We recently partnered with Fidelity FundsNetwork on a series of reports to mark the 20th anniversary of the platform’s launch. The first of the series looks at how the skills required of financial planners has evolved and expanded and asks, how well aligned are the new and old skillsets, and what skills might financial planners seek to develop in the near future to keep pace with the changing nature of the job?
At the core, certain skills have always been vital to good financial planning and will continue to be: great interpersonal skills; relationship building; numeracy; a level of technical understanding and above all, the ability to translate the complex into something that clients can grasp and buy into.
One interviewee told us:
“Today compared to when I first came in, commission played a big role. It was more of a transactional sales role. Now it’s more planning stages. Why do you need a pension? Coupled with planning software, cash flow modelling. Every year when you meet with clients, it’s not just what are we topping up, but why?”
Looking at the ‘why’ and not just the ‘what’ highlights the need for the so-called ‘softer skills’: empathy; coaching skills, and emotional intelligence to discuss clients’ goals, fears and the outcomes of life-changing events. During the Covid crisis, we’re seeing evidence that clients are turning to their financial planners not just for reassurance on their investment strategies but also for a deeper conversation about their concerns for their families and businesses and the uncertainty of the future.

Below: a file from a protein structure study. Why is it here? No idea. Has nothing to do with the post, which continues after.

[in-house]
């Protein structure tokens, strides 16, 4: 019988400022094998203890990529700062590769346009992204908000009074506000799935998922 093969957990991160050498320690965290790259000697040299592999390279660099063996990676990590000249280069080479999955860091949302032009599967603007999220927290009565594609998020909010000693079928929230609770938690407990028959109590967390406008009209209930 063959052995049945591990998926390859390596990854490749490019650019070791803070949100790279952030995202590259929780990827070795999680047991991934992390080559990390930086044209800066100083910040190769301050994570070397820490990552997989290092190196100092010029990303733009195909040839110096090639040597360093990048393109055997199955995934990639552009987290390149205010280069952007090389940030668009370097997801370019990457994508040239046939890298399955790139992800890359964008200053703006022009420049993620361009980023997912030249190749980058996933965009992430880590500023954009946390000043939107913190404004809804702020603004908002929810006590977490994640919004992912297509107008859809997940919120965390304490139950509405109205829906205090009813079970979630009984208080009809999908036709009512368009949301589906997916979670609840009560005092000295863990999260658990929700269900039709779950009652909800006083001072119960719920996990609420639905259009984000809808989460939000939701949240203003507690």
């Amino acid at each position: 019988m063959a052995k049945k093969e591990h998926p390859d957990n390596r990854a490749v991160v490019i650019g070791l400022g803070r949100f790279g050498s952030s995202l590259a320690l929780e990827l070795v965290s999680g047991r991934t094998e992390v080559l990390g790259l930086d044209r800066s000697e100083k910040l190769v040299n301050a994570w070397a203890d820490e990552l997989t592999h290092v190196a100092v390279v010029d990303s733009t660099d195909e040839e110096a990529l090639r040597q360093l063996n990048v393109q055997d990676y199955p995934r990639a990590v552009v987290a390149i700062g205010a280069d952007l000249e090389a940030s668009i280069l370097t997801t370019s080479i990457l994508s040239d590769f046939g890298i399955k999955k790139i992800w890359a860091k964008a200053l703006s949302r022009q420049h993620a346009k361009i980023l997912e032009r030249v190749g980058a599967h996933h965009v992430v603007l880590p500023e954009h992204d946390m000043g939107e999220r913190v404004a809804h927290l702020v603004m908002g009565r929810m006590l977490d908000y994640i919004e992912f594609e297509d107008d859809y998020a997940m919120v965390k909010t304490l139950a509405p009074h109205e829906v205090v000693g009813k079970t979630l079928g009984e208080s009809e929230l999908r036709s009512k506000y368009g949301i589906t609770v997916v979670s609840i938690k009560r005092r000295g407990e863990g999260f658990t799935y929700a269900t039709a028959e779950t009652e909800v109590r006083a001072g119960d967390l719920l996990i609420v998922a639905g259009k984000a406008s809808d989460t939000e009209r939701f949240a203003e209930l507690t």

Recent events have accelerated change but a shift in working practices was already underway to reflect the changing demands of a modern client base and the business need for greater efficiency. We expect additional skills to grow in value for financial planners, including:
- Behavioural coaching
- Cyber security and data handling
- Strategic planning
- Soft skills to support clients in volatile markets
- Ability to adopt and use new tech to improve efficiency
The role of the financial planner has arguably never been more important than it is now. In a wider context, more responsibility is being put on the shoulders of individuals to fund their own pension. At the same time, technology advances will mean that the role of the financial planner will continue to evolve. And in the present climate, clients will rely heavily on the relationships they have built with their skilled and trusted planners.
“The best financial advisers aren’t the most technical. They don’t know the textbook inside out. They are able to sit down and have a basic conversation without overcomplicating issues. That can be somebody from any sales environment. In the UK, financial advisers try to distance themselves from being salespeople but we are. Its consultative though.”
The report is available for download now here.